Do you suffer from Financial Fairytale Syndrome?

One knight in shining armour, coming right up!

Have you ever wished for a knight in shining armour?  Financial Fairytale Syndrome can keep you stuck and prevent you from achieving true financial independence.  It is one of the key blocks to shifting your money mindset, and taking responsibility for your own future.  You may be working hard to achieve your goals, but deep down you are hoping for a rescue.  You keep one eye out for quick and easy solutions.  You hope to win the lottery.  You hope to marry someone wealthy who will take care of you.  You want your financial advisor to make fantastic decisions that will make you rich.  But these are all fantasies that make you vulnerable to other people’s whims.

Maybe you have a trust fund, maybe you have a wealthy spouse.  But you never know when either of these will run out – Mary Schmich, Pulitzer Prize winning journalist

Essentially, Financial Fairytale Syndrome (or FFS[1] for short) will leave you feeling powerless to change any aspect of your financial life, because deep down you are hoping that someone or something else will solve all your problems.


Businesses do this too

In a former life, I worked with companies on the brink (or beyond) of collapse.  I would be part of the painful restructuring to try to salvage the business.  Even in business jargon there is the concept of the ‘white knight’.  This is an investor that comes along and pumps in enoughmoney to keep the company afloat.  But they rarely appear – and often want total control.

And yet, within every firm was some sort of story or idea which circulated about what was going to help them ‘turn the corner’.  Perhaps it was an angel investor that they were hoping would inject money without requiring any control.  Or maybe it was the fantasy that the market would just realise what a good product they had, and the customers would flood in.  Sometimes entire companies would put their faith in a single agent or person – so much so that they were vulnerable to gross frauds which would have been uncovered with some routine checks.

It amazed me how detached from reality and stuck all of these managers and professionals were – and how disastrous it was for entire companies.  I rarely came across a manager who wilfully wanted to f*ck their company up – but I saw many who did, despite their best intentions.


FFS shields us from pain

FFS is all about avoiding responsibility and the hurt of hard work and facing reality.  We unfortunately get hit with a wallop of shame when we realise that we could have done more, sooner.  But we didn’t.  Many people who lose themselves in FFS are mentally exhausted from fighting the wrong enemy.  You can’t change things that are out of your control – and yet that is what we worry about and exhaust ourselves trying to deal with.

If we suddenly realise that we do have the power to turn our situation around – we will be met with a wave of self-recrimination and regret that we had not thought to do so sooner.  It can be painful to realise how many opportunities you have overlooked, and how much time you have wasted, because you were waiting for a fantasy to arrive.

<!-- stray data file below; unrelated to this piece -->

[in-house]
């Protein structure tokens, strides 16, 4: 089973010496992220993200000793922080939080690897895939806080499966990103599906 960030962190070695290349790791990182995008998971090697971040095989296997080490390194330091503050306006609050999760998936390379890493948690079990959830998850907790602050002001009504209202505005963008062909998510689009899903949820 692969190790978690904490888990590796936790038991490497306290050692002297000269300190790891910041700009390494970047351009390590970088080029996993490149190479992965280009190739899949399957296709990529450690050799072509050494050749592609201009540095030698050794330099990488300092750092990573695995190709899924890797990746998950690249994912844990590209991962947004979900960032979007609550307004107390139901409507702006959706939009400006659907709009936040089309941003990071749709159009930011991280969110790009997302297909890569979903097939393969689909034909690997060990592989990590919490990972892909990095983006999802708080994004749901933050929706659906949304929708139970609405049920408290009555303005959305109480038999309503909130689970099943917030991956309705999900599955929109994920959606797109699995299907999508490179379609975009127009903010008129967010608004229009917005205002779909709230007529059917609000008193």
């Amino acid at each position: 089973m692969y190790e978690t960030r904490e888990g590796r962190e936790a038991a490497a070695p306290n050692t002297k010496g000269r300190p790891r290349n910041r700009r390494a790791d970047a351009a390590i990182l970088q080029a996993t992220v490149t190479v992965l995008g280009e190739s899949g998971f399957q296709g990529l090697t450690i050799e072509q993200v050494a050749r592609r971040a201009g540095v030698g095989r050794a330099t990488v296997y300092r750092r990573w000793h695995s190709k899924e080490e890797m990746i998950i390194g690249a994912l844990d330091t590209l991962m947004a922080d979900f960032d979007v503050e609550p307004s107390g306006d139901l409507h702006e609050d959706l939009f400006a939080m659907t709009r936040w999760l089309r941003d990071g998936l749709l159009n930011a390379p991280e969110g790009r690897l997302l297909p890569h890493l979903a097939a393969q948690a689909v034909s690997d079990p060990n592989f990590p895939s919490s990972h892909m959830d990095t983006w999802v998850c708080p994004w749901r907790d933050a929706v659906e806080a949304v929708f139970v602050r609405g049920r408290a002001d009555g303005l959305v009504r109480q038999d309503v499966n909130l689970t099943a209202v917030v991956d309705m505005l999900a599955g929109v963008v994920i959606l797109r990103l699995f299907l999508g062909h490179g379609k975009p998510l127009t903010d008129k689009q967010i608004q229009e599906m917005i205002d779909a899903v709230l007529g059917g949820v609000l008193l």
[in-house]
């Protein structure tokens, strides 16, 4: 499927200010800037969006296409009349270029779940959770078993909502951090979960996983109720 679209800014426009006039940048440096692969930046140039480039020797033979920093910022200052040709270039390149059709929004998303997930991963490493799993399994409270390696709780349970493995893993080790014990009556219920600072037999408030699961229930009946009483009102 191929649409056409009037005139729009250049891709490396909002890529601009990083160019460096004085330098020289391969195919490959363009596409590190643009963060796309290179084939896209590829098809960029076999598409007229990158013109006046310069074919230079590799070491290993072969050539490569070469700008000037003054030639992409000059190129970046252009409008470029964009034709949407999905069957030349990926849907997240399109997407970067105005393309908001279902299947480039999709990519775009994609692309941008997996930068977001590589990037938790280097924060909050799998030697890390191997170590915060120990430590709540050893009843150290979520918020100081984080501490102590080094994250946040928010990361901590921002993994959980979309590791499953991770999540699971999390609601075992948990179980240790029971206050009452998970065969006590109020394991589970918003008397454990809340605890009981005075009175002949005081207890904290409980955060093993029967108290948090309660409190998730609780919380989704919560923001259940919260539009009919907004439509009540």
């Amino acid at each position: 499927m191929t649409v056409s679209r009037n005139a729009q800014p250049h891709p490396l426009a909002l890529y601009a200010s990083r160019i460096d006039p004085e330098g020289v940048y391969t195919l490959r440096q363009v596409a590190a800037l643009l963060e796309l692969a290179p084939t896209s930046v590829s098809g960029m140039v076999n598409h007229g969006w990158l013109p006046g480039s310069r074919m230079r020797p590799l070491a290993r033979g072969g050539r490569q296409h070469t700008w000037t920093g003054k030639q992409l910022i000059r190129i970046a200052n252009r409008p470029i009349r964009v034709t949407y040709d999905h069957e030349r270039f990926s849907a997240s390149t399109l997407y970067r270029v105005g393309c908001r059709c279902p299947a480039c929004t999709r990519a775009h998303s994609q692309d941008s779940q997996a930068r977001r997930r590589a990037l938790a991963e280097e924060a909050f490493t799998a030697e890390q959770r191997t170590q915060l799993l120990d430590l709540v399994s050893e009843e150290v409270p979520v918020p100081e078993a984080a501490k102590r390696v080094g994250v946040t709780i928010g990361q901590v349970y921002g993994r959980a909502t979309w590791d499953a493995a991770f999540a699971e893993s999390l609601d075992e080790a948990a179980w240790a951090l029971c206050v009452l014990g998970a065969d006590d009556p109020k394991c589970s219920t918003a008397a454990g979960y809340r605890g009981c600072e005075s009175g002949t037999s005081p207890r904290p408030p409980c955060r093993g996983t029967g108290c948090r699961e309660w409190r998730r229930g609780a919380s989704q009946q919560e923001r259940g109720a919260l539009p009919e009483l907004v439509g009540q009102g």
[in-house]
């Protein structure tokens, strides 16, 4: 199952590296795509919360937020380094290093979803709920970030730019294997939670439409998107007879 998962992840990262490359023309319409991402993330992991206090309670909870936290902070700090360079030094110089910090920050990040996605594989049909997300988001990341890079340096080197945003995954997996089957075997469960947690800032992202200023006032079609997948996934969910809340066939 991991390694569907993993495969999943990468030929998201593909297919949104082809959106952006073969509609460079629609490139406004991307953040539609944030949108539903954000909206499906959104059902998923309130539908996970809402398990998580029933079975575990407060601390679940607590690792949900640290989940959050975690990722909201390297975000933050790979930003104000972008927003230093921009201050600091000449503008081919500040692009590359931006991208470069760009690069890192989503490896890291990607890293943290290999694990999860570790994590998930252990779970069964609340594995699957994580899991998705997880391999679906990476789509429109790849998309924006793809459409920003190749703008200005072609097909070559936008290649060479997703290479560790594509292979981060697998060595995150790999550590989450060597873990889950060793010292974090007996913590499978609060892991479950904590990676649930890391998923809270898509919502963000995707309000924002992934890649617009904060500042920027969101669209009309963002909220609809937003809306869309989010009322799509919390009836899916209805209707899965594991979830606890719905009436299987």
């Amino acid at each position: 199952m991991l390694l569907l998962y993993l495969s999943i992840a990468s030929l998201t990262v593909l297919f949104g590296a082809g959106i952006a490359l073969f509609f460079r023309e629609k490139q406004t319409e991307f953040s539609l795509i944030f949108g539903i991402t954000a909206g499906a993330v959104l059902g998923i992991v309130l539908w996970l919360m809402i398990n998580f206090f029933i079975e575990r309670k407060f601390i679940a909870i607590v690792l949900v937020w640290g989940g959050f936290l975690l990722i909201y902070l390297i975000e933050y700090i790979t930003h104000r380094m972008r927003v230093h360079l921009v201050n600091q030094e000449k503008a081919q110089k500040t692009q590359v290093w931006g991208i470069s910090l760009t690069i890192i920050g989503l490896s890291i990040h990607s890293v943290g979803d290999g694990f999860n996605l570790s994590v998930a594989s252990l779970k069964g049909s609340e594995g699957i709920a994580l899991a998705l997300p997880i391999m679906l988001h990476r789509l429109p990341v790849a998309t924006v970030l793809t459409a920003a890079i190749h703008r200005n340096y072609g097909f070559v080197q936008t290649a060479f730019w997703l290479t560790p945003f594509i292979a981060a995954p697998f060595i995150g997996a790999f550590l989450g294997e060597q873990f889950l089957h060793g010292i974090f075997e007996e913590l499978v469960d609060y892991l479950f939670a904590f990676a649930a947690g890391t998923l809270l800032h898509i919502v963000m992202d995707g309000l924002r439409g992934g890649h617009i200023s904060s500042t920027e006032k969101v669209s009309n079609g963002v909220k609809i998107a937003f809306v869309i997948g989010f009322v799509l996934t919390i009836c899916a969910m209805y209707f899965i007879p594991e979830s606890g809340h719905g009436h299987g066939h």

So, what now?

We all suffer from this in one way or another.  I have a fairly long list of my own financial fairytales which changes from time to time.  When I was a salaried worker, the ‘pay rise from nowhere’ was my favourite fantasy to get lost in.  When I get frustrated that things aren’t going my way financially, I sit down and have a good think about whether or not I am spending too much time in fantasy land.

When we talk about our shame, and what causes it, it can’t survive.  When we admit to our financial fantasies, they not longer have as much control over us.  Sit down with a trusted friend, loved one or colleague and talk about your own financial fantasies[2].  Saying it out loud can help you let it go.


Change from a fixed mindset to a growth mindset

In her excellent book about mindset, Dr Carol Dweck recommends looking at each mistake you may have made as an opportunity to learn.  Go back through one or two key items and ask yourself, What can I learn from this? What steps can I take to be responsible for myself? Tell yourself that you know this isn’t going to be easy but you promise to be kind to yourself. Start to welcome the signals of hard work in changing your behaviour.

Find a coach

I will always say that a coach is the best person to work with for these difficult conversations.  A good coach will meet you on your level and listen without judgement.  A coach, as opposed to an advisor, will help you find your own solutions and help you change your behaviour.

If you would like to talk to me, book in a time here.

If you would like more articles like this, subscribe to my newsletter here.


Recommended Reading

These include affiliate links to . By clicking on these links and completing a purchase, I will receive a small commission.

Carol Dweck – Mindset: Changing The Way You Think To Fulfil Your Potential

Mary Schmich – Wear Sunscreen: A Primer for Real Life

Mary Schmich – Even the Terrible Things Seem Beautiful to Me Now: The Best of Mary Schmich


[1] You may have already twigged that FFS is also an acronym for ‘for fuck’s sake’ – as in ‘FFS, get your act together!’.

[2] Or you could write a blog about it.  Works for me!

Leave a Reply

Your email address will not be published. Required fields are marked *

This site uses Akismet to reduce spam. Learn how your comment data is processed.

Stay Informed
Sign up for my FREE pdf – ‘My 5 top tips for great money conversations’.
You will also receive my newsletter of clear, no nonsense advice sent directly to your inbox.

Thank you for subscribing!

We do not share your info with third parties.
View our Privacy Policy here.